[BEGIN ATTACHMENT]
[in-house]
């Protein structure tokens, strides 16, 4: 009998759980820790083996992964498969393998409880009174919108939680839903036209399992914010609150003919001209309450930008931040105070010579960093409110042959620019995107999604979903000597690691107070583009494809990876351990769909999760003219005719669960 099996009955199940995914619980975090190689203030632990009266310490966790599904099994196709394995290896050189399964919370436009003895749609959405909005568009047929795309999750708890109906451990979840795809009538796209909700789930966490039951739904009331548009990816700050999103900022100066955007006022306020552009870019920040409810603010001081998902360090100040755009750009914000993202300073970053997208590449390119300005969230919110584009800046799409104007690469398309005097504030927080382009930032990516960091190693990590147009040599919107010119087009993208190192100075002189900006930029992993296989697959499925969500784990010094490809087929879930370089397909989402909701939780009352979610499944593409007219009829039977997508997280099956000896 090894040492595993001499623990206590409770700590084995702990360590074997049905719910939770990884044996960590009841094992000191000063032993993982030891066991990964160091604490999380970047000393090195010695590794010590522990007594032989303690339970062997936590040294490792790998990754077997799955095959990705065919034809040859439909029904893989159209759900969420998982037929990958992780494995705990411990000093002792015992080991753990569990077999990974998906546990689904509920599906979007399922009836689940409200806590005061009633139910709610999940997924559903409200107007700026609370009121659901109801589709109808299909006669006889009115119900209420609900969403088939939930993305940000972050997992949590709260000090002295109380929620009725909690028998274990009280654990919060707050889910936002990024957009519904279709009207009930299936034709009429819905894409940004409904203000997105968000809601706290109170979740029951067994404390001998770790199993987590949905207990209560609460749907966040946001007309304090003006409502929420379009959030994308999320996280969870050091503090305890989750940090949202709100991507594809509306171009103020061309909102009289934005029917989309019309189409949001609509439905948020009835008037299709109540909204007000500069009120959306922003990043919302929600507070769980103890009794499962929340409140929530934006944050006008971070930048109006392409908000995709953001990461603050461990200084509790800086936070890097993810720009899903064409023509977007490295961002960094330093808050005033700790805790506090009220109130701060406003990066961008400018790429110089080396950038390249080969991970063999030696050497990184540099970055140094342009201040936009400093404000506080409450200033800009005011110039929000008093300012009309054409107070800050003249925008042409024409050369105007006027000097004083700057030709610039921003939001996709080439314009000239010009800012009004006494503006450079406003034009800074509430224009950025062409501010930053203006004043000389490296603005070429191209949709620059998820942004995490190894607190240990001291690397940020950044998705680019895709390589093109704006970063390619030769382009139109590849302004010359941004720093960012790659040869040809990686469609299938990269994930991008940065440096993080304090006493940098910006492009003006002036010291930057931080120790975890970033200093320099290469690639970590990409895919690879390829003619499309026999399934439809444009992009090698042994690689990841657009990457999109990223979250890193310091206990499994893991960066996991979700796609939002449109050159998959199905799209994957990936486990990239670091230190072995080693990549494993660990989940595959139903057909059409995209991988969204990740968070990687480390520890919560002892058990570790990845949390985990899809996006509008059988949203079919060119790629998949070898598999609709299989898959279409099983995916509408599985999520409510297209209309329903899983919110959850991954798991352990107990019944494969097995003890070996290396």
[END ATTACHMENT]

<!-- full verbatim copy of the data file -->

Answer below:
[in-house]
């Protein structure tokens, strides 16, 4: 009998759980820790083996992964498969393998409880009174919108939680839903036209399992914010609150003919001209309450930008931040105070010579960093409110042959620019995107999604979903000597690691107070583009494809990876351990769909999760003219005719669960 099996009955199940995914619980975090190689203030632990009266310490966790599904099994196709394995290896050189399964919370436009003895749609959405909005568009047929795309999750708890109906451990979840795809009538796209909700789930966490039951739904009331548009990816700050999103900022100066955007006022306020552009870019920040409810603010001081998902360090100040755009750009914000993202300073970053997208590449390119300005969230919110584009800046799409104007690469398309005097504030927080382009930032990516960091190693990590147009040599919107010119087009993208190192100075002189900006930029992993296989697959499925969500784990010094490809087929879930370089397909989402909701939780009352979610499944593409007219009829039977997508997280099956000896 090894040492595993001499623990206590409770700590084995702990360590074997049905719910939770990884044996960590009841094992000191000063032993993982030891066991990964160091604490999380970047000393090195010695590794010590522990007594032989303690339970062997936590040294490792790998990754077997799955095959990705065919034809040859439909029904893989159209759900969420998982037929990958992780494995705990411990000093002792015992080991753990569990077999990974998906546990689904509920599906979007399922009836689940409200806590005061009633139910709610999940997924559903409200107007700026609370009121659901109801589709109808299909006669006889009115119900209420609900969403088939939930993305940000972050997992949590709260000090002295109380929620009725909690028998274990009280654990919060707050889910936002990024957009519904279709009207009930299936034709009429819905894409940004409904203000997105968000809601706290109170979740029951067994404390001998770790199993987590949905207990209560609460749907966040946001007309304090003006409502929420379009959030994308999320996280969870050091503090305890989750940090949202709100991507594809509306171009103020061309909102009289934005029917989309019309189409949001609509439905948020009835008037299709109540909204007000500069009120959306922003990043919302929600507070769980103890009794499962929340409140929530934006944050006008971070930048109006392409908000995709953001990461603050461990200084509790800086936070890097993810720009899903064409023509977007490295961002960094330093808050005033700790805790506090009220109130701060406003990066961008400018790429110089080396950038390249080969991970063999030696050497990184540099970055140094342009201040936009400093404000506080409450200033800009005011110039929000008093300012009309054409107070800050003249925008042409024409050369105007006027000097004083700057030709610039921003939001996709080439314009000239010009800012009004006494503006450079406003034009800074509430224009950025062409501010930053203006004043000389490296603005070429191209949709620059998820942004995490190894607190240990001291690397940020950044998705680019895709390589093109704006970063390619030769382009139109590849302004010359941004720093960012790659040869040809990686469609299938990269994930991008940065440096993080304090006493940098910006492009003006002036010291930057931080120790975890970033200093320099290469690639970590990409895919690879390829003619499309026999399934439809444009992009090698042994690689990841657009990457999109990223979250890193310091206990499994893991960066996991979700796609939002449109050159998959199905799209994957990936486990990239670091230190072995080693990549494993660990989940595959139903057909059409995209991988969204990740968070990687480390520890919560002892058990570790990845949390985990899809996006509008059988949203079919060119790629998949070898598999609709299989898959279409099983995916509408599985999520409510297209209309329903899983919110959850991954798991352990107990019944494969097995003890070996290396």